Since the adoption of the M16, controversy has surrounded the platform. When it was first fielded, the military took shortcuts - such as changing the gunpowder and not chrome lining the barrel - that resulted in repeated and catastrophic failures. However, these were fixed, and by the time the M16A2 was released, the US military fielded the most modern and arguably the most reliable small arm on the planet.
Enter the M4A1. In 1994 the US Army adopted the M4 as its general use small arm. It was put to the test in the Middle East. Naturally, problems arose.
The M4 "cheats" its way to a lighter design by reduction of barrel length. Additionally, the gas tube (which operates the bolt, causing the carbine to chamber the next round automatically) is shortened. This creates a harsher environment for the bolt (the main moving part in the carbine). Subsequently, more failures were documented.
In other words, the "cheat" came at a cost. And the harsh environments of the Middle East exposed those costs and weaknesses.
So another controversy was born. This time, other gun manufacturers keep lobbying the US military, with factual claims that they can produce rifles and carbines that do not fail as often as an M4. In practicality, nobody argues the facts, as the M4, even when lubricated properly (something the Army has historically not been fond of doing), still failed once every 120 rounds tested. Most of the other manufacturer's firearms only failed approximately once every 250 rounds (this link - page 101).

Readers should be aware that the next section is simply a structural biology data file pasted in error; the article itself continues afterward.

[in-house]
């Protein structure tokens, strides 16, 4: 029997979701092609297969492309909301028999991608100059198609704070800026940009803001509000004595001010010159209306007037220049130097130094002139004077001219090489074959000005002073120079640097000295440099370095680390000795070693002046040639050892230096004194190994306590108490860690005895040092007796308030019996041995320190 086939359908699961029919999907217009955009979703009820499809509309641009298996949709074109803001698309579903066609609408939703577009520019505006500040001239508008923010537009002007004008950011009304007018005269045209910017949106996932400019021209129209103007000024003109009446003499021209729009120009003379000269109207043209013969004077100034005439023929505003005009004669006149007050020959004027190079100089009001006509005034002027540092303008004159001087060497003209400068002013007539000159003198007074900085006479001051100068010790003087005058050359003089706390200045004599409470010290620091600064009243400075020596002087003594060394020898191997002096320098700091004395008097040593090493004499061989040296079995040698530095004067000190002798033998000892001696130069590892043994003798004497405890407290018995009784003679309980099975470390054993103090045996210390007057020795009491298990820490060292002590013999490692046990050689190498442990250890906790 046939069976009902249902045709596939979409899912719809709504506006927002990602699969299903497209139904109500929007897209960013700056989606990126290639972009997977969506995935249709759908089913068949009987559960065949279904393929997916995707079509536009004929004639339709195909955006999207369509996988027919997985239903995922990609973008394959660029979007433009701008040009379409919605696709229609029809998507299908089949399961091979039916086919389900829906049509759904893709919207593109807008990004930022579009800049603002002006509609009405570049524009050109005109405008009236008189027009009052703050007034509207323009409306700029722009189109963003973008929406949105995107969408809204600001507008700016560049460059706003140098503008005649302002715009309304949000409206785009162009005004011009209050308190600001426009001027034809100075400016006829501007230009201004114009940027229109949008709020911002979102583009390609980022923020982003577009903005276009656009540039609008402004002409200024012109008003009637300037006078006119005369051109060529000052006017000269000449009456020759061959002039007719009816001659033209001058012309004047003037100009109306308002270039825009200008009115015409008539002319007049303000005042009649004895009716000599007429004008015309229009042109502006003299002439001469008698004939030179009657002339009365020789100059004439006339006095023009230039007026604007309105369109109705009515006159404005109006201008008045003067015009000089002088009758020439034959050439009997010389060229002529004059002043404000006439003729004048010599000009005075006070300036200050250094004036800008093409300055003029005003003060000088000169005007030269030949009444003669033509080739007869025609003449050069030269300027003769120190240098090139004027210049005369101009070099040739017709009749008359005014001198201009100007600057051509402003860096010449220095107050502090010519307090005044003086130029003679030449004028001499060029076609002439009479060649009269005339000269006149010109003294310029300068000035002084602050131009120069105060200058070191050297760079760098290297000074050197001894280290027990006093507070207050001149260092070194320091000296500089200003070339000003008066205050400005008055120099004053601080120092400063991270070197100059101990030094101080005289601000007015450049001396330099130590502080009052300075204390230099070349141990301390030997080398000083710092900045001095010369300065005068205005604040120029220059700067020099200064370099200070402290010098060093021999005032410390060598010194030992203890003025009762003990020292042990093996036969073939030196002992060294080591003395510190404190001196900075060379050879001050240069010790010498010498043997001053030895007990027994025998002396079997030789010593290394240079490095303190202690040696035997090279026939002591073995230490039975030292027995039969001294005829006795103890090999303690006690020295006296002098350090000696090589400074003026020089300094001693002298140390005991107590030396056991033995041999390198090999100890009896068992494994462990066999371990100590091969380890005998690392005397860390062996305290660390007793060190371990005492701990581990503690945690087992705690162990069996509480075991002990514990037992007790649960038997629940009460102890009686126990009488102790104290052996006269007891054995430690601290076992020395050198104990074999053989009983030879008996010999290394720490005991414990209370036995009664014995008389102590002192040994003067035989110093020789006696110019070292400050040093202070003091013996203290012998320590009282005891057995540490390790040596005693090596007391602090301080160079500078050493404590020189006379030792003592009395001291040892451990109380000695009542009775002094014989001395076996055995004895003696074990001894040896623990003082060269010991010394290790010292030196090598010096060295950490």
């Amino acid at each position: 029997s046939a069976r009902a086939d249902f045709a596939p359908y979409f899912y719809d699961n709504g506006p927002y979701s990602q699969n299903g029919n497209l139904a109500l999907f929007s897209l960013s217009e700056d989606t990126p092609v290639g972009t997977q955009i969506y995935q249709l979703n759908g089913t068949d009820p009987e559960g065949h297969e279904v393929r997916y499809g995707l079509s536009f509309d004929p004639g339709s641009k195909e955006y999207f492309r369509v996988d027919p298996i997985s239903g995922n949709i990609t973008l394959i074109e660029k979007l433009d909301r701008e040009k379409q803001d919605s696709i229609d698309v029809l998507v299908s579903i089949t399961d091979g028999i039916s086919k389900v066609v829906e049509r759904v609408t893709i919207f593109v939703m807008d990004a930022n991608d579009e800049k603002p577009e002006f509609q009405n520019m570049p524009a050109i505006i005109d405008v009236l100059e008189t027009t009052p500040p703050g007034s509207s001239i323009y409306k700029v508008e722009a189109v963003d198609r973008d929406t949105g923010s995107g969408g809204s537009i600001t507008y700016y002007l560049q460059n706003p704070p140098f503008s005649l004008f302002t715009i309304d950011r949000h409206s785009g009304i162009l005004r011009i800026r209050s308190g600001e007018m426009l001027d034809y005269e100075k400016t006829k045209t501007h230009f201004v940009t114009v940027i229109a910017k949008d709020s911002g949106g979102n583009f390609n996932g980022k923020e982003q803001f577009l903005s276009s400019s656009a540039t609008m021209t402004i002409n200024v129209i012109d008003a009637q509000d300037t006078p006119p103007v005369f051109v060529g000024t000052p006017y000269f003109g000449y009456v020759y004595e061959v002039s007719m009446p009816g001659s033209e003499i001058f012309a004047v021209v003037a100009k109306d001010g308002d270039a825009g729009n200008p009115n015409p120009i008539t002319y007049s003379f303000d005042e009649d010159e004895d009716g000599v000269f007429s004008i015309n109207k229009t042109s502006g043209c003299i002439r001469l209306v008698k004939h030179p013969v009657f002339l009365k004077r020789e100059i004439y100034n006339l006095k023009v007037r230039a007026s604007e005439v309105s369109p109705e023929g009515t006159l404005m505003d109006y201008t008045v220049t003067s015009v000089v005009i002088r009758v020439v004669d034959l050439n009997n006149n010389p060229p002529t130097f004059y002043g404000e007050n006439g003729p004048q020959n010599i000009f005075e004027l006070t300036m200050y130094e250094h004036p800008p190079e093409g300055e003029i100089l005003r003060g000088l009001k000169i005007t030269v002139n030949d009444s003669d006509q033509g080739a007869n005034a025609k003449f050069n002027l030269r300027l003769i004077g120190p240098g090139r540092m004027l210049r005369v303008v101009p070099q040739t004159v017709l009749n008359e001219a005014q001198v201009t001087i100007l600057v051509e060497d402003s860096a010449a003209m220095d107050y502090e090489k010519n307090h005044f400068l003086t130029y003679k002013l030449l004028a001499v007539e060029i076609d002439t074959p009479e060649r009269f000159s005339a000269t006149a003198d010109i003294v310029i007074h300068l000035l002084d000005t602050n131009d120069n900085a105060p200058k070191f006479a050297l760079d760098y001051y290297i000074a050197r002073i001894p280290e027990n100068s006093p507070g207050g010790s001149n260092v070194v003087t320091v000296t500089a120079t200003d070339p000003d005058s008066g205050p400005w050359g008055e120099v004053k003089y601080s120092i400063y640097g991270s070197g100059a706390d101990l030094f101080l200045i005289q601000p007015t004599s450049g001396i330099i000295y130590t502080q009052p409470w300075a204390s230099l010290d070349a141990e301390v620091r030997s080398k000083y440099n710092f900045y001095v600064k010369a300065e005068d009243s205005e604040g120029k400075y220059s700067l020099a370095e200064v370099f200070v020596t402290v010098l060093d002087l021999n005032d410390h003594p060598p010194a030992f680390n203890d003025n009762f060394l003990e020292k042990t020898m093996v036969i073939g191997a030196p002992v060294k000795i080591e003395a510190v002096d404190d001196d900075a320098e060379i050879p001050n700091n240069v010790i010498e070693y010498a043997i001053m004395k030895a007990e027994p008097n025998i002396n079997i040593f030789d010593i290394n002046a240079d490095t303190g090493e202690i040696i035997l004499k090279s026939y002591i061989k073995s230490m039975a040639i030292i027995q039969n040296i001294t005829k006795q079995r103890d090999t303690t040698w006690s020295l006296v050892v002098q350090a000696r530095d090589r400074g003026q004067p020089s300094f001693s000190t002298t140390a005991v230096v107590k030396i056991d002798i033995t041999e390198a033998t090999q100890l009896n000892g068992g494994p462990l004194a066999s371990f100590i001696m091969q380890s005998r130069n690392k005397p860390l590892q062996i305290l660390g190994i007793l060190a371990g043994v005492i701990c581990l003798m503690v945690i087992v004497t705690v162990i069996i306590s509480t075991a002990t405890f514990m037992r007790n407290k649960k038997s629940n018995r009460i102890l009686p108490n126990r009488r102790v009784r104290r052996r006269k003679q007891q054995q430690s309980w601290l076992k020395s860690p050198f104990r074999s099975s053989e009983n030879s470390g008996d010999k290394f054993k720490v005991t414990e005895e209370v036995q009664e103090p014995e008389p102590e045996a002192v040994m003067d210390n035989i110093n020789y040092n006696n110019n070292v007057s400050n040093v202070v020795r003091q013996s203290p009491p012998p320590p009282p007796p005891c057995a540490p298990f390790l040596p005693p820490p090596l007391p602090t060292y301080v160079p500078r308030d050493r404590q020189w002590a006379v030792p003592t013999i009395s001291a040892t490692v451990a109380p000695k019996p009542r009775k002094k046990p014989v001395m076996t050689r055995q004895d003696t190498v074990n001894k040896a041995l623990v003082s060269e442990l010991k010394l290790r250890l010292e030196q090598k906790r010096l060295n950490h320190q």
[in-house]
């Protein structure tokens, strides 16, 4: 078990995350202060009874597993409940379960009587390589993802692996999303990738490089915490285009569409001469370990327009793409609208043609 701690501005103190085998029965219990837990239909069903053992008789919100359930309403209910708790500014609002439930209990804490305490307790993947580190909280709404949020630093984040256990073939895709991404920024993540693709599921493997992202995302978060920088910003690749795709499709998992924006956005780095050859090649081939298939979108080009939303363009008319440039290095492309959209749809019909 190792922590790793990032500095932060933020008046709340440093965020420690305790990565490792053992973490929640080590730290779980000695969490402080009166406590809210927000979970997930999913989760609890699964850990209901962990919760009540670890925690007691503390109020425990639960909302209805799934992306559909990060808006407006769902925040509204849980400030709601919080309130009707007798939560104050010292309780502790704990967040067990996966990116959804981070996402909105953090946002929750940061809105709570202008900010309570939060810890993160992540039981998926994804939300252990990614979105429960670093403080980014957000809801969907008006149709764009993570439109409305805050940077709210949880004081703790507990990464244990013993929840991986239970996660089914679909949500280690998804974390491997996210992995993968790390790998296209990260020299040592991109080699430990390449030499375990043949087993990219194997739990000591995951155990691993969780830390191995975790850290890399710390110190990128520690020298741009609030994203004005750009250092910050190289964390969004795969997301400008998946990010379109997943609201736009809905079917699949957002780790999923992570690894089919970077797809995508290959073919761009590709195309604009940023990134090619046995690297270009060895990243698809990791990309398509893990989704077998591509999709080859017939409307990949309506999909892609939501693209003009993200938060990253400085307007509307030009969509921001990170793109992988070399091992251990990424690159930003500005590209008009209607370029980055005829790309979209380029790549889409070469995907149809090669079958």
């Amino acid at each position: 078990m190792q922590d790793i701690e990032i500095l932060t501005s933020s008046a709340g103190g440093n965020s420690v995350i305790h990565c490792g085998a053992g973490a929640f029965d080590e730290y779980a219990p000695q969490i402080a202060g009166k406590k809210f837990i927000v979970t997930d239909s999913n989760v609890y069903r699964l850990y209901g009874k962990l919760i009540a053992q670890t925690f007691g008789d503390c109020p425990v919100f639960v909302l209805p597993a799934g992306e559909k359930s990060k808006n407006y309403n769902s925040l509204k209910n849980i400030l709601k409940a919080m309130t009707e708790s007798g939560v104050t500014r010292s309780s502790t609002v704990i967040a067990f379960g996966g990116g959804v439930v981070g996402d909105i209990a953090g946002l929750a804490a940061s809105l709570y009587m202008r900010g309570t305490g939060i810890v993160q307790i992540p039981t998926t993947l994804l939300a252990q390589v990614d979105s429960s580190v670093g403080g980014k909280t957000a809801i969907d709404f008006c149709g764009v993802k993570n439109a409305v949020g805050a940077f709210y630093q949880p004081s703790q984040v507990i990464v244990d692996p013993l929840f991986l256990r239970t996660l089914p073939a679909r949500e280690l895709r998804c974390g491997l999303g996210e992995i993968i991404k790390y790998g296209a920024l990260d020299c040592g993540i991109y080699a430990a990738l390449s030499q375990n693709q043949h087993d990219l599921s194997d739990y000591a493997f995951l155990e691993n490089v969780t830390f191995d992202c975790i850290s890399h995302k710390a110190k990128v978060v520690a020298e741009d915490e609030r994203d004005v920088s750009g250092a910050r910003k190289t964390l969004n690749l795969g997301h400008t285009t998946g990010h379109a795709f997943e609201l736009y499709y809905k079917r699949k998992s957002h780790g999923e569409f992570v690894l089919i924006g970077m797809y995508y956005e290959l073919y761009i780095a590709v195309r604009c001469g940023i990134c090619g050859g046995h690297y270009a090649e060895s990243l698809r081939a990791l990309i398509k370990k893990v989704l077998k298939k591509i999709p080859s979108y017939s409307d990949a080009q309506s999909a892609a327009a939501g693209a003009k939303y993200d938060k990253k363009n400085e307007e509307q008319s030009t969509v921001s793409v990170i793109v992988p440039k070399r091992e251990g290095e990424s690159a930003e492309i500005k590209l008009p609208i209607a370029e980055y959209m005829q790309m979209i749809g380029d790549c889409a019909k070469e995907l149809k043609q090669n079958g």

What the other manufacturers don't want you to know is this: The M16A4 only suffered stoppages about once every 225 rounds - statistically indistinguishable from the HK and the SCAR.
Why change to a new platform? Why not just run it the way it was designed -as a rifle, with a rifle-length barrel (more accuracy, higher bullet velocity), with a rifle length gas system (more reliability, less recoil)???
Oh, wait... the US Marine Corps already does.